Many elements model classifications (such as Classes and Actors), whilst other elements model instances of such classifications (such as Objects, Actors again, and Sequence diagram objects). These instance elements represent real things in a run-time scenario; for example, a Person element named Joe Smith. In UML this is written as Joe Smith: Person.
You can define a classifier first, and then instances of that classifier. Alternatively, as a model develops from a rough sketch to a detailed design, many objects become examples of a defined Class, so in the early analysis phase you might model a Joe Smith and a Jane Smith, and later a Person Class from which Joe and Jane are instantiated.
Enterprise Architect enables you to associate an Object with its template element (its classifier), such as a Class. Doing this greatly increases the descriptive power of the model in capturing the functionality and responsibility of Objects at run-time and their associated state. For example, if you describe a Person Class with attributes such as Age, Name, Address and Sex, and functions such as GetAge and GetName, then when you associate your Object with the Person Class it is seen to have all the Person Class behavior and state (as well as inherited state and behavior from Person's ancestors).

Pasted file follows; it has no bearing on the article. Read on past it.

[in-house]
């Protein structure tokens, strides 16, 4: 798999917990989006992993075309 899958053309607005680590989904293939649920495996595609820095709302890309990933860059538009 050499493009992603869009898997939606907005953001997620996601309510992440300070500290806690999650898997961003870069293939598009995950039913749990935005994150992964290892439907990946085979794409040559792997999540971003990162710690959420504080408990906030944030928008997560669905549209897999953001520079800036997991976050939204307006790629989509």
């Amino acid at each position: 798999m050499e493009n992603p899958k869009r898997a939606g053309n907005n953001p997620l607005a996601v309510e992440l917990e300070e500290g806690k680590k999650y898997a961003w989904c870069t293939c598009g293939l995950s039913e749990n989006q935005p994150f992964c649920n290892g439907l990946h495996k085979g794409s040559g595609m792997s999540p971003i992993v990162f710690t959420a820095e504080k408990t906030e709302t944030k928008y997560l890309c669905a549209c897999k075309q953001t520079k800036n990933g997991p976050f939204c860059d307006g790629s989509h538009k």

This is a powerful means of moving your model from the analysis phase into detailed design.
Elements that are classifiers and support instances of themselves at runtime can be dropped from the Project Browser as a link to the classifier itself, or a new instance of the classifier. The example below shows a linked Node element on the left and an instance of the Node on the right. Note that the instance is drawn like a simple element with the : <ElementName> displayed. If you name your instance it displays <InstanceName> : <ElementName>.